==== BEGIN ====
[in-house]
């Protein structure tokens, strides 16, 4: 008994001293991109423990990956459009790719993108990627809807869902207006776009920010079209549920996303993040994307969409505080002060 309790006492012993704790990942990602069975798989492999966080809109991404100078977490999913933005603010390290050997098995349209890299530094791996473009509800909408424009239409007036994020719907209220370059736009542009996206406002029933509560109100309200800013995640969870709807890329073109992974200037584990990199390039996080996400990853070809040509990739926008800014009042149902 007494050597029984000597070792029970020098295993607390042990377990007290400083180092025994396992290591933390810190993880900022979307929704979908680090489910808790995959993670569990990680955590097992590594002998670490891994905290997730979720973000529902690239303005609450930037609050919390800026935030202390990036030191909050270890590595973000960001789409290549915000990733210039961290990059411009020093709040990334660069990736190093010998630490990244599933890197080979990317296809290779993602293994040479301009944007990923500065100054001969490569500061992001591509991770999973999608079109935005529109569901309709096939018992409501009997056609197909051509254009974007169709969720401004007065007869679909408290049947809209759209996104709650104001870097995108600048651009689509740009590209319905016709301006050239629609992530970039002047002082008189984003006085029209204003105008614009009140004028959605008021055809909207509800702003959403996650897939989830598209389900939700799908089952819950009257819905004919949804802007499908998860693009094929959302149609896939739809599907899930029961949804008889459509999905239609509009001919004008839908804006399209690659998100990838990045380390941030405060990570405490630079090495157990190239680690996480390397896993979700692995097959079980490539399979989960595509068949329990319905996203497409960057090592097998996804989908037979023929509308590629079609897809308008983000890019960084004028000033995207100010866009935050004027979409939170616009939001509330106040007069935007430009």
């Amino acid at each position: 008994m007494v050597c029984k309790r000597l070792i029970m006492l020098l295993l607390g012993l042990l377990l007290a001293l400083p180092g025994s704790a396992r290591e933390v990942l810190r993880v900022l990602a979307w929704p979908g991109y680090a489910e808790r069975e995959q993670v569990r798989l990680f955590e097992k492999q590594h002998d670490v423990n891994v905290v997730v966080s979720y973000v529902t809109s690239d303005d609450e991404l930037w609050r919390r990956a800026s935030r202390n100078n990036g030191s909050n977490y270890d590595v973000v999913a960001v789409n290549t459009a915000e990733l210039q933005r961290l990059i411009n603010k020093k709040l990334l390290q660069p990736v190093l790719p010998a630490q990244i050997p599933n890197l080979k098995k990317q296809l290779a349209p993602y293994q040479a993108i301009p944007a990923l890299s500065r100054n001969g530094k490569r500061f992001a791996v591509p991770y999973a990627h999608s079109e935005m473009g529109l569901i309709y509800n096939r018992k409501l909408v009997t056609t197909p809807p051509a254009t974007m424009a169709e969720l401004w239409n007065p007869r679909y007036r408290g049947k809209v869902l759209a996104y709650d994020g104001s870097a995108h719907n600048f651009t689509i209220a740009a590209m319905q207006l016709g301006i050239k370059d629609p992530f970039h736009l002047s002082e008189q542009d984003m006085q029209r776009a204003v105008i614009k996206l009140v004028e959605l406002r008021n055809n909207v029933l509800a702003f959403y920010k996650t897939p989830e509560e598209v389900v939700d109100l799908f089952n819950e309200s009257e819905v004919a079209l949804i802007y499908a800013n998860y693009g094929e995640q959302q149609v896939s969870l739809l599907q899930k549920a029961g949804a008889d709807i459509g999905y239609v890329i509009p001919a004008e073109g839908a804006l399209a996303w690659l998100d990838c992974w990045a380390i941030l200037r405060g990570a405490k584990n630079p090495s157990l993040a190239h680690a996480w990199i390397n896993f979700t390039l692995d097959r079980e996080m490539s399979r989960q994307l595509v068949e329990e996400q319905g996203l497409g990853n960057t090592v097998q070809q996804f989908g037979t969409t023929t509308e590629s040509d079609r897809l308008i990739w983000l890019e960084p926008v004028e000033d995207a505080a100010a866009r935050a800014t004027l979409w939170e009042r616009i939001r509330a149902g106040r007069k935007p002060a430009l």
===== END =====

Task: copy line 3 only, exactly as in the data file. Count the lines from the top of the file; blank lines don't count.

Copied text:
């Amino acid at each position: 008994m007494v050597c029984k309790r000597l070792i029970m006492l020098l295993l607390g012993l042990l377990l007290a001293l400083p180092g025994s704790a396992r290591e933390v990942l810190r993880v900022l990602a979307w929704p979908g991109y680090a489910e808790r069975e995959q993670v569990r798989l990680f955590e097992k492999q590594h002998d670490v423990n891994v905290v997730v966080s979720y973000v529902t809109s690239d303005d609450e991404l930037w609050r919390r990956a800026s935030r202390n100078n990036g030191s909050n977490y270890d590595v973000v999913a960001v789409n290549t459009a915000e990733l210039q933005r961290l990059i411009n603010k020093k709040l990334l390290q660069p990736v190093l790719p010998a630490q990244i050997p599933n890197l080979k098995k990317q296809l290779a349209p993602y293994q040479a993108i301009p944007a990923l890299s500065r100054n001969g530094k490569r500061f992001a791996v591509p991770y999973a990627h999608s079109e935005m473009g529109l569901i309709y509800n096939r018992k409501l909408v009997t056609t197909p809807p051509a254009t974007m424009a169709e969720l401004w239409n007065p007869r679909y007036r408290g049947k809209v869902l759209a996104y709650d994020g104001s870097a995108h719907n600048f651009t689509i209220a740009a590209m319905q207006l016709g301006i050239k370059d629609p992530f970039h736009l002047s002082e008189q542009d984003m006085q029209r776009a204003v105008i614009k996206l009140v004028e959605l406002r008021n055809n909207v029933l509800a702003f959403y920010k996650t897939p989830e509560e598209v389900v939700d109100l799908f089952n819950e309200s009257e819905v004919a079209l949804i802007y499908a800013n998860y693009g094929e995640q959302q149609v896939s969870l739809l599907q899930k549920a029961g949804a008889d709807i459509g999905y239609v890329i509009p001919a004008e073109g839908a804006l399209a996303w690659l998100d990838c992974w990045a380390i941030l200037r405060g990570a405490k584990n630079p090495s157990l993040a190239h680690a996480w990199i390397n896993f979700t390039l692995d097959r079980e996080m490539s399979r989960q994307l595509v068949e329990e996400q319905g996203l497409g990853n960057t090592v097998q070809q996804f989908g037979t969409t023929t509308e590629s040509d079609r897809l308008i990739w983000l890019e960084p926008v004028e000033d995207a505080a100010a866009r935050a800014t004027l979409w939170e009042r616009i939001r509330a149902g106040r007069k935007p002060a430009l």